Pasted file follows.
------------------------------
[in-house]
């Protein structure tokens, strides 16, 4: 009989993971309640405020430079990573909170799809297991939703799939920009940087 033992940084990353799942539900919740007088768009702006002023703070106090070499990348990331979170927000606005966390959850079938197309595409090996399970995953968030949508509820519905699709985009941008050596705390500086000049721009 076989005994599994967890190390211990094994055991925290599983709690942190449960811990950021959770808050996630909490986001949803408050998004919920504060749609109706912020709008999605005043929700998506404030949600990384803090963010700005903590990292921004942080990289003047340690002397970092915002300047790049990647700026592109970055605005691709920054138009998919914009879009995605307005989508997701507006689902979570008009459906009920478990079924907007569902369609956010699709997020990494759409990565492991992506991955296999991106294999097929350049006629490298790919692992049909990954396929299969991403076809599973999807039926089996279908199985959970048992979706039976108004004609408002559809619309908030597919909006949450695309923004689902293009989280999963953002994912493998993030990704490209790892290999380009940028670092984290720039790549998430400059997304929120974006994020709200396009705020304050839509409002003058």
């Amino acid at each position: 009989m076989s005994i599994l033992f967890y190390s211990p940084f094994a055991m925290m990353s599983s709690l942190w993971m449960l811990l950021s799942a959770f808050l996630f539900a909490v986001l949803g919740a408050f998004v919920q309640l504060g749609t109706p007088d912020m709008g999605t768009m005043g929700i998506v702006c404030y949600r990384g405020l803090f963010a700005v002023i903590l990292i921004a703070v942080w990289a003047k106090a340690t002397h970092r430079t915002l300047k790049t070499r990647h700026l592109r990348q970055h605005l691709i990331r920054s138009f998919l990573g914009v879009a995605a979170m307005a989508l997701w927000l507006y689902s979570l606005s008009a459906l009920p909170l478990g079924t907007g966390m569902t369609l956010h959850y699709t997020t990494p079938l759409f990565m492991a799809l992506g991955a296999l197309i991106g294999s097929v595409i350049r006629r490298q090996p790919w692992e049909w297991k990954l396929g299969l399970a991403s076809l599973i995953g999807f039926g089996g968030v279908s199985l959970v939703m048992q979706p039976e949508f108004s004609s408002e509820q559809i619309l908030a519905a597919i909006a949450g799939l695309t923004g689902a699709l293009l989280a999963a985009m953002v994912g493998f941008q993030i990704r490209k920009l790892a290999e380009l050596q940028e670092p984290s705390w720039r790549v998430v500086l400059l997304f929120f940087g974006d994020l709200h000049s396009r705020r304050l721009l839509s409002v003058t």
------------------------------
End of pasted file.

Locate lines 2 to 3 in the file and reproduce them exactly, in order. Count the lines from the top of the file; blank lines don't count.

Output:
């Protein structure tokens, strides 16, 4: 009989993971309640405020430079990573909170799809297991939703799939920009940087 033992940084990353799942539900919740007088768009702006002023703070106090070499990348990331979170927000606005966390959850079938197309595409090996399970995953968030949508509820519905699709985009941008050596705390500086000049721009 076989005994599994967890190390211990094994055991925290599983709690942190449960811990950021959770808050996630909490986001949803408050998004919920504060749609109706912020709008999605005043929700998506404030949600990384803090963010700005903590990292921004942080990289003047340690002397970092915002300047790049990647700026592109970055605005691709920054138009998919914009879009995605307005989508997701507006689902979570008009459906009920478990079924907007569902369609956010699709997020990494759409990565492991992506991955296999991106294999097929350049006629490298790919692992049909990954396929299969991403076809599973999807039926089996279908199985959970048992979706039976108004004609408002559809619309908030597919909006949450695309923004689902293009989280999963953002994912493998993030990704490209790892290999380009940028670092984290720039790549998430400059997304929120974006994020709200396009705020304050839509409002003058």
């Amino acid at each position: 009989m076989s005994i599994l033992f967890y190390s211990p940084f094994a055991m925290m990353s599983s709690l942190w993971m449960l811990l950021s799942a959770f808050l996630f539900a909490v986001l949803g919740a408050f998004v919920q309640l504060g749609t109706p007088d912020m709008g999605t768009m005043g929700i998506v702006c404030y949600r990384g405020l803090f963010a700005v002023i903590l990292i921004a703070v942080w990289a003047k106090a340690t002397h970092r430079t915002l300047k790049t070499r990647h700026l592109r990348q970055h605005l691709i990331r920054s138009f998919l990573g914009v879009a995605a979170m307005a989508l997701w927000l507006y689902s979570l606005s008009a459906l009920p909170l478990g079924t907007g966390m569902t369609l956010h959850y699709t997020t990494p079938l759409f990565m492991a799809l992506g991955a296999l197309i991106g294999s097929v595409i350049r006629r490298q090996p790919w692992e049909w297991k990954l396929g299969l399970a991403s076809l599973i995953g999807f039926g089996g968030v279908s199985l959970v939703m048992q979706p039976e949508f108004s004609s408002e509820q559809i619309l908030a519905a597919i909006a949450g799939l695309t923004g689902a699709l293009l989280a999963a985009m953002v994912g493998f941008q993030i990704r490209k920009l790892a290999e380009l050596q940028e670092p984290s705390w720039r790549v998430v500086l400059l997304f929120f940087g974006d994020l709200h000049s396009r705020r304050l721009l839509s409002v003058t």